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I have a 1999 Dodge Dakota. It is a V6, 3.9 Liter, auto transmission. I have a weird problem that no one has been able to answer for me.


One day I was driving home and had to stop at a stop light. The light turned green and I took off. For some reason it would not shift out of 1st gear at all. So, I was stuck driving at 3000 RPMs and 25ish MPH. I drove to a bank and parked it. The next day I went to get it. I was just going to drive it home and figure out what was wrong with it later. It was still acting the way it did the night before, not shifting. I noticed I didn't have enough gas to get home to I stopped at the gas station and filled it up. When I pulled out of the gas station it started shifting normally again.

So, I have had this happen to me a few times now. It is always when I am really low on gas. Once I fill it up with gas the problem goes away. It usually occurs around an 1/8 of a tank. Why is this happening? How does the level of gas in the tank have anything to do with it shifting?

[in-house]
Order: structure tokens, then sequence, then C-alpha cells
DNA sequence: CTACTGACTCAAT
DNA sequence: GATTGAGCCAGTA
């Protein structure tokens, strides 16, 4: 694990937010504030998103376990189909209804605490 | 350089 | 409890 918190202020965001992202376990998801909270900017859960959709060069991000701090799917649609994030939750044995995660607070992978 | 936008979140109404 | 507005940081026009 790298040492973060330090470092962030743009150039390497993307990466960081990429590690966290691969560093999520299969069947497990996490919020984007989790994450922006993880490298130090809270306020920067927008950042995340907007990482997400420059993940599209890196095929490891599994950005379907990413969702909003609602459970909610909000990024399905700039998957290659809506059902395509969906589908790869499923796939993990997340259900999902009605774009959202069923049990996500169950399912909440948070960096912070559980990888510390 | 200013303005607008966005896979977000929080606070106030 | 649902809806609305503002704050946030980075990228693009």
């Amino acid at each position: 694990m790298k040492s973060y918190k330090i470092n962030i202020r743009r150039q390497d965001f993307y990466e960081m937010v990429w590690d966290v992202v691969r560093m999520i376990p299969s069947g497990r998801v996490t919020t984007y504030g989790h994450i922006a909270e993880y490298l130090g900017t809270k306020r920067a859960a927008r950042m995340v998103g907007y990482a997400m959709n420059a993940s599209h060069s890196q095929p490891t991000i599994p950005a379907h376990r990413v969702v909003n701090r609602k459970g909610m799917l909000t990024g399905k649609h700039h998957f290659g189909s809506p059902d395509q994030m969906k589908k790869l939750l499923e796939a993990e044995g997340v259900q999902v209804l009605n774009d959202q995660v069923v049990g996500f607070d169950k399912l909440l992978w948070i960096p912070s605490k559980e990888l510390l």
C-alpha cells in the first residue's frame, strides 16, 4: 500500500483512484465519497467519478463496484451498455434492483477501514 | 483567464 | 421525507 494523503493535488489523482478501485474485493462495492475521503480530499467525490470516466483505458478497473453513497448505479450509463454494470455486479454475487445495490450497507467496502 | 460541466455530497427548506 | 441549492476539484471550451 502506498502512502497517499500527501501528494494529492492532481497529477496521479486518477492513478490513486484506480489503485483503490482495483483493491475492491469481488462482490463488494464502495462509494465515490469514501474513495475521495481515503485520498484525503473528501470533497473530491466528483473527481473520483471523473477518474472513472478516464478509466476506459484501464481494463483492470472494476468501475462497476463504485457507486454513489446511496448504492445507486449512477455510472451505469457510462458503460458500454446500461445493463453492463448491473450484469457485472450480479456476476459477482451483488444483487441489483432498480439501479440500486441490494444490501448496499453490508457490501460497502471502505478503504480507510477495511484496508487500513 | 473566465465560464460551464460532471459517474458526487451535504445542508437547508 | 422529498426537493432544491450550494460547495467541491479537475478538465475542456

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How low is this? I have seen auto manufacturers wire up some odd stuff in the electronics to ensure the owner's do something, but this is certainly odd - like an unknown bug! –  jp2code Oct 13 '12 at 1:36
You think this was intentional from the manufacturer? I have never heard of anyone else having this problem. –  Linger Oct 14 '12 at 2:02
I doubt it. But, I spend a lot of time on the Nissan Hardbody forum, and Nissan has coded in some strange behaviors whenever it gets bad readings from sensors. It could be that you have water in the bottom of the tank. –  jp2code Oct 14 '12 at 15:57
limiting the rev range and gears is a fairly common "limp-home" mode in many modern case. As Jp2code suggests, it is probably pickingup some sort of error from one of the sensors somewhere. –  Nick C Oct 15 '12 at 13:08
Limiting the user to one gear when it is critical they efficiently reach a gas station seems like a liability... –  Eric Fossum Nov 5 '12 at 4:19

1 Answer 1

Maybe when the tank is low you are effecting the vacuum on the engine. Many cars rely on the vacuum to tell the transmission when to shift.

Anyone have thoughts on this idea?

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